Theme issue: Intelligent Systems for Tackling Online Harms [CFP]

Personal and Ubiquitous Computing
Personal and Ubiquitous Computing

Guest Editors

Daniela Godoy ISISTAN CONICET/UNCPBA, Argentina
Antonela Tommasel ISISTAN CONICET/UNCPBA, Argentina
Arkaitz Zubiaga Queen Mary University of London, United Kingdom
Social media platforms have become an integral part of everyday lives and activities of most people, providing new forms of communication and interaction. These sites allow users to freely share information and opinions (in the form of photos, short texts and comments) as well as to promote the formation of links and social relationships (friendships, follower/followee relations). One of the most valuable features of social platforms is the potential for the dissemination of information widely and rapidly. The adoption of social media, however, also exposes users to risks, giving rise to what has been referred to as online harms.
Online harms are also widespread on social media and can have serious damaging effects on individuals and society at large. Different forms of online harms include, inter alia, the distribution of false and misleading content (such as hoaxes, conspiracy theories, fake news and even satiric content), harmful content such as abusive, discriminatory, offensive and violence-inciting comments, or the augmentation of societal biases and inequalities online. The proliferation of harms online has become a serious problem with several negative consequences, ranging from public health issues to the disruption of democratic systems (Online Harms White Paper, 2019). Identification of harmful content online has however proven difficult, with not only the scientific community but also social media platforms and governments worldwide calling for support to develop effective methods.
Online harm-aware mechanisms based on intelligent methods become essential to mitigate the negative effects of this unwanted content, preventing it from reaching large audiences and to be amplified by social media. Although intelligent techniques in the intersection of machine learning, natural language processing and social computing have made substantial advances in detecting and modelling the propagation of harmful content in social networks, there are a number of open problems in this area. Among others, concerns have been raised about the potential social biases and unfairness of intelligent systems tackling the detection of online harms, which also stems from the lack of explainability and transparency of learned models.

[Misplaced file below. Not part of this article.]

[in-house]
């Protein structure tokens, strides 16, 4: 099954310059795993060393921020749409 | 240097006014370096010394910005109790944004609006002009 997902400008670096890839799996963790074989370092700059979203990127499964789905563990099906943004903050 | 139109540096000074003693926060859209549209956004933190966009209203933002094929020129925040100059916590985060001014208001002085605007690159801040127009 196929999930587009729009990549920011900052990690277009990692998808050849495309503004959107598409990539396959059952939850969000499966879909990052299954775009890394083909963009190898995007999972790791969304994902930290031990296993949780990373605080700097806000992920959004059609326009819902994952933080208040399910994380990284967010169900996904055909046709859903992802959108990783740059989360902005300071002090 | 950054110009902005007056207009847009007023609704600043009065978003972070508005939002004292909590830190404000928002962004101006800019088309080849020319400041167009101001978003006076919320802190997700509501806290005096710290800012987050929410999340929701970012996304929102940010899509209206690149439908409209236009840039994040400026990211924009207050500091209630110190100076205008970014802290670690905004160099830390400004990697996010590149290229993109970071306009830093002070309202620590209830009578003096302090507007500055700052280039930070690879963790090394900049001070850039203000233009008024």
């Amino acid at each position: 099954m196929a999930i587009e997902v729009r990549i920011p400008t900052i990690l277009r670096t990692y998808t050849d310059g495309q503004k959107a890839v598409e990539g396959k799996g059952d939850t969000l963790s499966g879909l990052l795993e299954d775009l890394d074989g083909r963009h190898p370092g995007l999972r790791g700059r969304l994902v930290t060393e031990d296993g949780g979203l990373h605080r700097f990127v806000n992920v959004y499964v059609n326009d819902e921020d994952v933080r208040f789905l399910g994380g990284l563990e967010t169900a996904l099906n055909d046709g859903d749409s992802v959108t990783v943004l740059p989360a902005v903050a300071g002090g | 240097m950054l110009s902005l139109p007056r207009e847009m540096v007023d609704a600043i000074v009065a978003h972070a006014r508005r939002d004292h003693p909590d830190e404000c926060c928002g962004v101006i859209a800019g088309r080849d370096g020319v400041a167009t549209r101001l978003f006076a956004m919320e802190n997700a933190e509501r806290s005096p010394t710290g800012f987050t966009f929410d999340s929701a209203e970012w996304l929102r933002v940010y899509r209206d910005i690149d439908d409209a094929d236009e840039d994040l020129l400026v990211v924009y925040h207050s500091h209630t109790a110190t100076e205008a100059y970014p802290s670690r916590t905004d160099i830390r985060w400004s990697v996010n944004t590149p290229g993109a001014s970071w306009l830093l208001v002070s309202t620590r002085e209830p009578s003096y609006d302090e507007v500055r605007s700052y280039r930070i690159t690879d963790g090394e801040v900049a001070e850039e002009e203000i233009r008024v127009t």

The aim of this issue is to bring together a community of researchers interested in tackling online harms and mitigating their impact on social media. We seek novel research contributions on misinformation- and harm-aware intelligent systems assisting users in making informed decisions in the context of online misinformation, hate speech and other forms of online harms. Expected contributions are original works on intelligent systems that can circumvent the negative effects of online harms in social media, by improving detection methods and diffusion modelling as well as addressing concerns such as social biases, fairness and explainability.


Topics of interest include, but are not restricted to:
Analysis and prevention of misinformation effects (e.g. echo-chambers, filter bubbles)
Hate speech detection and countermeasures (abusive language, cyberbullying, etc.)
Modeling diffusion and propagation of harmful content in social media
User/content trustworthiness
Social bias detection and mitigation in data/algorithms
Fairness and transparency in intelligent systems
Explainability and transparency
Dataset collection and annotation methodologies
Evaluation methodologies and metrics
Intervention and content moderation strategies
Impact of online harms in search and recommender systems
Applications and case studies of misinformation- and harm-aware intelligent systems


Submissions should be original papers and should not be under consideration for publication elsewhere.
Extended versions of papers from relevant conferences and workshops are invited as long as the additional contribution is substantial (at least 30% new content).
Authors should follow the formatting and submission instructions for Personal and Ubiquitous Computing at .
For more information visit the Springer Nature Information for journal Article Authors pages at
During the first submission step in Editorial Manager select Original article as the article type. In further steps, you should confirm that your submission belongs to this special issue by choosing the special issue title from the drop-down menu.
All papers will be peer-reviewed.

Important Dates

Submission deadline: January 31, 2021
Author notification: March 31, 2021
Revised papers due: April 30, 2021
Final notification: June 30, 2021
To discuss a possible contribution, please contact the special issue editors at
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